My active interest in the subject of blood therapy became aroused about two years ago, when I was able to follow closely the course of a patient under the care of Dr. Franklin A. Dorman.
This patient, a primipara, after a tedious but otherwise normal labor, gave birth to an infant weighing 6 pounds, 12 ounces. There was a small perineal tear which was repaired at once. The loss of blood accompanying the delivery was insignificant. For the first week the patient was slightly toxic, the temperature ranging from normal in the morning to about 100.5 F. in the evening; during this time she was flowing very freely. As the temperature persisted and became higher, and the flow increased, Dr. Dorman decided to explore the uterus. This was done on the eleventh day, under light chloroform anesthesia, with negative findings. Hemorrhage was so profuse during the exploration that it became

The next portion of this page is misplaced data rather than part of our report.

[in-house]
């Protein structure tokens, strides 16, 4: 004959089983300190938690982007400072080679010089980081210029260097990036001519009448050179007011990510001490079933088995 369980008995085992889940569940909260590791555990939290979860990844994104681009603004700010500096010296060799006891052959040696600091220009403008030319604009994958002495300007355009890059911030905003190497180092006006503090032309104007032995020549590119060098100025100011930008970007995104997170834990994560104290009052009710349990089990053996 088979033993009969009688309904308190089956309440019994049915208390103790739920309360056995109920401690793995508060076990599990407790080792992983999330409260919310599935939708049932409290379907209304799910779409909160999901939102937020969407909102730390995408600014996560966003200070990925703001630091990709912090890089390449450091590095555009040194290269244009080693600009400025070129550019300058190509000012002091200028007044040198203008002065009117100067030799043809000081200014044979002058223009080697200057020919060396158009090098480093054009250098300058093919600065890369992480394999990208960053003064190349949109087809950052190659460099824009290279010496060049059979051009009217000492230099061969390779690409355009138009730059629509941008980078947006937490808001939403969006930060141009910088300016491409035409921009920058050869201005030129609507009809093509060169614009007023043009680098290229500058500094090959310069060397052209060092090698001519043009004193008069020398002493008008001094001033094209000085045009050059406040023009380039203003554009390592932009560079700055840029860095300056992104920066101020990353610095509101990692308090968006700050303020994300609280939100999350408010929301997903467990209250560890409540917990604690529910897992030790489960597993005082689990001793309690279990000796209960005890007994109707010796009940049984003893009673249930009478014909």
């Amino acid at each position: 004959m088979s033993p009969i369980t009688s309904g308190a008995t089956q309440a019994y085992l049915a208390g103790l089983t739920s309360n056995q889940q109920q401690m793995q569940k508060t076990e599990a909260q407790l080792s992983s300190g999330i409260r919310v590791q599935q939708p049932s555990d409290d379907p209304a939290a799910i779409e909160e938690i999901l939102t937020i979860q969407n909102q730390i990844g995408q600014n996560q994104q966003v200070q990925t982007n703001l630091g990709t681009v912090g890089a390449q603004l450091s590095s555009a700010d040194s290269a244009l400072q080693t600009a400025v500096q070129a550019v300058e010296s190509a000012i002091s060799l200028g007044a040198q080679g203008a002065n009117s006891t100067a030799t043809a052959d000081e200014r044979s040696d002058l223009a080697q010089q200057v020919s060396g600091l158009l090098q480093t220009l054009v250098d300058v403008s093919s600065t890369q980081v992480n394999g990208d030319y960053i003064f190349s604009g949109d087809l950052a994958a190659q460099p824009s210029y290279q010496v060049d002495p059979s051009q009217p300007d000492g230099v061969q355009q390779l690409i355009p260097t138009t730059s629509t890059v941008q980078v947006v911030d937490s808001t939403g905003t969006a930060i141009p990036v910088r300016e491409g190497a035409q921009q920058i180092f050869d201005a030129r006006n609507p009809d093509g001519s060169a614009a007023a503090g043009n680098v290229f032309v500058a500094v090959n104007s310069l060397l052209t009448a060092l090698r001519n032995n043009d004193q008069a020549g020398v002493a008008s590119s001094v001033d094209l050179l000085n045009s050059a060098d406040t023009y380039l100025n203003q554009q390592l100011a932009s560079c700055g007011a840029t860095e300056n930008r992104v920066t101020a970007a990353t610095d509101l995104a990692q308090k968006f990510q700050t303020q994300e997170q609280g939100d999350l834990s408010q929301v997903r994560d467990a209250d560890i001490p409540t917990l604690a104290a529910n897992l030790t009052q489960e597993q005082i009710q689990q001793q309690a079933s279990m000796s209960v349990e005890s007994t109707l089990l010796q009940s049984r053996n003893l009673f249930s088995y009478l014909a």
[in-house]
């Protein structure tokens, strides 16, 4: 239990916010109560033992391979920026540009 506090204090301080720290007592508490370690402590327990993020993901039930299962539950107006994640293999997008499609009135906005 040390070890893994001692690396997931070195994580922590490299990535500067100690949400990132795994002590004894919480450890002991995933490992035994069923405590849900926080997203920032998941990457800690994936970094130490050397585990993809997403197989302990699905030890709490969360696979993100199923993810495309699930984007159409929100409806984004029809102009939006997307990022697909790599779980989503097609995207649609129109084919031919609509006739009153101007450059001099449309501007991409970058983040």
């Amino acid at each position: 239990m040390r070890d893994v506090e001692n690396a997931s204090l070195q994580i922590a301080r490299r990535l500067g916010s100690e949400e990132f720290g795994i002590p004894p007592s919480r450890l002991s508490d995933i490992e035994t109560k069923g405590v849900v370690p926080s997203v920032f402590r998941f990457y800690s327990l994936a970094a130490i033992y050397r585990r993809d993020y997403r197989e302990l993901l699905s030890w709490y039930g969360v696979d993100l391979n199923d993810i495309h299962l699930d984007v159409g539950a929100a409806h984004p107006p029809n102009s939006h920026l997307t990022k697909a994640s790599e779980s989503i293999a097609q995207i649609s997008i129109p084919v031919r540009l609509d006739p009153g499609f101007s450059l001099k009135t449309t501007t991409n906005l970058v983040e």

PETERSON EW. RESULTS FROM BLOOD TRANSFUSION: IN THE TREATMENT OF SEVERE POSTHEMORRHAGIC ANEMIA AND THE HEMORRHAGIC DISEASES. JAMA. 1916;LXVI(17):1291–1295. doi:10.1001/jama.1916.02580430009003
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